Samsung's smartwatch is really real. And really awkward. We got some hands on time with the brand new ticker—called Galaxy Gear—and these are our first impressions.
Galaxy Gear comes in six different colors that are reminiscent of playful Swatch wristwear. But Gear is a lot heftier than any old Swatch ticker. It has a big, rather sharp 1.63-inch diagonal display that dwarfs my wrists, which are rather small, but it would be bulky regardless. That said, any any smaller and you wouldn't be able to see anything. This is the the first problematic thing you notice about smartwatches.
The band is thick and stiff, but presumably it would loosen up once Galaxy Gear is broken in. It fits onto your wrist with a clasp like any other watch. But the screen slides around, and that's a little uncomfortable. Plus, wearing something this substantial would definitely take some getting used to, which is a common theme with the Galaxy Gear as a whole.
This is something you'll also have to acclimate to, because rather than your usual swiping and tapping that you've become used to with your smartphone, Galaxy Gear requires a series of vertical and horizontal swipes. On the home screen you see weather and time default (and no, you can't change it, it's fixed). Swipe left and right to see your different folders; there's one for settings, another for apps, another for your photos, one for the pedometer, and so on. From any folder, you can swipe down from the top to return to the home screen.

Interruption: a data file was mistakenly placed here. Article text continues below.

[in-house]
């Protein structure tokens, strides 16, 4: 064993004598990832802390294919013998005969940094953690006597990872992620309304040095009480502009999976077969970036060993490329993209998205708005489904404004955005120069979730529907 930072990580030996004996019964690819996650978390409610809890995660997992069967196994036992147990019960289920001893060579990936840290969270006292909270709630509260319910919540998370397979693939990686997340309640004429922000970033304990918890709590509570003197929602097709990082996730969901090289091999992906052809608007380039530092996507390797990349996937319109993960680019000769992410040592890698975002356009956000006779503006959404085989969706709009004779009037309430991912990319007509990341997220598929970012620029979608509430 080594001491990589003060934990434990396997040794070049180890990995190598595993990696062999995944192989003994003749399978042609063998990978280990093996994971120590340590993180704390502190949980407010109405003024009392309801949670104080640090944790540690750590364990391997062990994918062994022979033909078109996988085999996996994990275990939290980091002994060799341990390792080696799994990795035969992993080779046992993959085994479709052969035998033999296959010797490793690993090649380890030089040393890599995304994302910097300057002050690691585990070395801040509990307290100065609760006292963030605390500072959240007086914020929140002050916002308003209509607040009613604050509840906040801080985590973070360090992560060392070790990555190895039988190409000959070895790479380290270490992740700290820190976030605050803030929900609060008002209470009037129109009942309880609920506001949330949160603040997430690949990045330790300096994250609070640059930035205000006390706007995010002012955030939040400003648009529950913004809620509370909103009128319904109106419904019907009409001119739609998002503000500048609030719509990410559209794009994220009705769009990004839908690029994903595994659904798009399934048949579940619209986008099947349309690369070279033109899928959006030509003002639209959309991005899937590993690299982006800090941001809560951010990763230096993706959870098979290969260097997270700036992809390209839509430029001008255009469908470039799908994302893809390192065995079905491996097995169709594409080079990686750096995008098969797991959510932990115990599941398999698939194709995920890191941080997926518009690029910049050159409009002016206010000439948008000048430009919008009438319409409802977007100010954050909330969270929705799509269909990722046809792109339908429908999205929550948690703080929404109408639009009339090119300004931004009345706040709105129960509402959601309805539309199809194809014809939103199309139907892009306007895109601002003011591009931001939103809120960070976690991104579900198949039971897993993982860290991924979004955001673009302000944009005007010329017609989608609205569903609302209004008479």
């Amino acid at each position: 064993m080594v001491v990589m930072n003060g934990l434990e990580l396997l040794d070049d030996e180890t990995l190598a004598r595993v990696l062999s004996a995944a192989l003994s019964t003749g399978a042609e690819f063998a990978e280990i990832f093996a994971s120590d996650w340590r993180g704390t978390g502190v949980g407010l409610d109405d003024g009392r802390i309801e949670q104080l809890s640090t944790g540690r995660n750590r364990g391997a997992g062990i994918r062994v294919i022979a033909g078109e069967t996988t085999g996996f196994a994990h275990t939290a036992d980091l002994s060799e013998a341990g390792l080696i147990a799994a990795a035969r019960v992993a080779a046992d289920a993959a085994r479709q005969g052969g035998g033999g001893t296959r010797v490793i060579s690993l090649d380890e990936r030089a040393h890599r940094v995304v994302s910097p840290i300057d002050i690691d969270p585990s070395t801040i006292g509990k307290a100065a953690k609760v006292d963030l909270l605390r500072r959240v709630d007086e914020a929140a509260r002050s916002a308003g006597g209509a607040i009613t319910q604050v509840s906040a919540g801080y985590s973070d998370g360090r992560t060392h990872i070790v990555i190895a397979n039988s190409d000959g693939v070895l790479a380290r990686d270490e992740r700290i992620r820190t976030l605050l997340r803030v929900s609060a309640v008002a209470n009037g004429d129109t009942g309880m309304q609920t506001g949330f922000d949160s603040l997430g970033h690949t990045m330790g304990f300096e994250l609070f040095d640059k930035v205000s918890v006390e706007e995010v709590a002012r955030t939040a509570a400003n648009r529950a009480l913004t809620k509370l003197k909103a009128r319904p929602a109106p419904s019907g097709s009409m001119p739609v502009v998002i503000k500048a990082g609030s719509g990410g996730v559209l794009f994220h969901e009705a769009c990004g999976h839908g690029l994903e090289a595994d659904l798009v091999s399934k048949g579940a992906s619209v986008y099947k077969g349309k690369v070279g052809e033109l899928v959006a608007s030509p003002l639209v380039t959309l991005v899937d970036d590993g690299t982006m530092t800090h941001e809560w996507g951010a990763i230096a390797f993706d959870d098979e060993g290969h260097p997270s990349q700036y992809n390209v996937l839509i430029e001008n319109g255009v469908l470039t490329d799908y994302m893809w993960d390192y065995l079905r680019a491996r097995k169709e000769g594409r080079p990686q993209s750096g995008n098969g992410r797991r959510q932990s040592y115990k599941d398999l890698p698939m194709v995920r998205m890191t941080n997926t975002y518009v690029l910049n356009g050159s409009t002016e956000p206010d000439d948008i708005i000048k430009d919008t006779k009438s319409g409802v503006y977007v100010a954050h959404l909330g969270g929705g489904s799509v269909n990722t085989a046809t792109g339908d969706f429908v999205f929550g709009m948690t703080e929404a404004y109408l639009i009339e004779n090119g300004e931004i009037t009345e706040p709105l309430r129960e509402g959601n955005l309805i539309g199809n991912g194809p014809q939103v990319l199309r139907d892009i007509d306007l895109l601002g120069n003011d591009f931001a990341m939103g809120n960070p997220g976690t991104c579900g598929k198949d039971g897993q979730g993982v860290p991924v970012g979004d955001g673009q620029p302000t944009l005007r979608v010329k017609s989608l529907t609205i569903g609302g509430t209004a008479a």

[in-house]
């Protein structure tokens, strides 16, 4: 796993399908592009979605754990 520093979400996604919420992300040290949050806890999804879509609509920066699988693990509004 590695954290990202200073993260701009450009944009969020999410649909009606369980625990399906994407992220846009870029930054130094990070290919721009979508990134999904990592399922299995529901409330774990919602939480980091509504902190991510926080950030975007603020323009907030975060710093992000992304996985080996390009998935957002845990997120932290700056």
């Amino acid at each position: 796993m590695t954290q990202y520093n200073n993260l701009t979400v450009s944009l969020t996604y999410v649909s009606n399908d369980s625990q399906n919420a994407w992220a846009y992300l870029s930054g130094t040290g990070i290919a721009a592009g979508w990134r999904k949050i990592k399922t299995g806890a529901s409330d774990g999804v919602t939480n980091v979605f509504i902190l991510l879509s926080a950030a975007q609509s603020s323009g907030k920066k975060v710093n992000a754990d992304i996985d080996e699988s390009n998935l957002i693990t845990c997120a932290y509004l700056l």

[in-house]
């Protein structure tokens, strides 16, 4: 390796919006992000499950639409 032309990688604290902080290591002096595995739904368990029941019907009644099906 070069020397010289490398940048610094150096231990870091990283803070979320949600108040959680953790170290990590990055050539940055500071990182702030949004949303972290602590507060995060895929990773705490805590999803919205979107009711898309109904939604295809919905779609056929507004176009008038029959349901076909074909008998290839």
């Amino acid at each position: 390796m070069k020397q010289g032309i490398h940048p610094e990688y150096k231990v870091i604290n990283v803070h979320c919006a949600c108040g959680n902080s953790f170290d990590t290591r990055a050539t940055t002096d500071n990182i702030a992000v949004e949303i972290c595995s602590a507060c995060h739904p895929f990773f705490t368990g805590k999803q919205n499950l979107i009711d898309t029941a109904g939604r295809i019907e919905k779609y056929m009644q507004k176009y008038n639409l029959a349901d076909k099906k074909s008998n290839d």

To move within folders you swipe up and down, which takes a little getting used to. It's something you'll figure out, but it just doesn't feel terribly intuitive.
The camera is located on the side of the strap you'd wear facing outward. Just swipe through your folders until you get there, at which point you just tap to take a photo. You can shoot video, too, by tapping another icon in the top left corner.
The camera is actually situated quite perfectly for creepshots. Seriously, I took three photos of a guy across the table and he had no idea. As far as he knows, I was just checking out my pedometer.
On first use, Galaxy Gear seems pretty responsive. It swipes quickly and smoothly between apps. We weren't able to test out texting, but we started a call that popped right up on the screen of the Note 3, more speedily than anticipated.
Overall, Galaxy Gear feels kind of awkward both to wear (it's chunky) and to use (it's unnatural, although that's to be expected since it's a new type of input). All that could be worth it, though, the fitness apps (which we weren't able to test) are killer, and if moving between your Galaxy smartphone and your watch are as seamless as it seemed to be in our test.
Granted, Galaxy Gear was chained to a table, so we didn't get to use apps and other features like email and S Voice. Walking around with the thing could be a whole different ball game. I would love to give Galaxy Gear a try with say, RunKeeper, for example, which I use all the time on my smartphone. The smartwatch seems like it would actually be better than the fitness trackers on the market right now because it has a screen and you can simply do more with it. But $300 is a lot for a souped up fitness tracker, and as far as the basic smartphone functions Galaxy Gear is capable of, those feel a little strange and counterintuitive.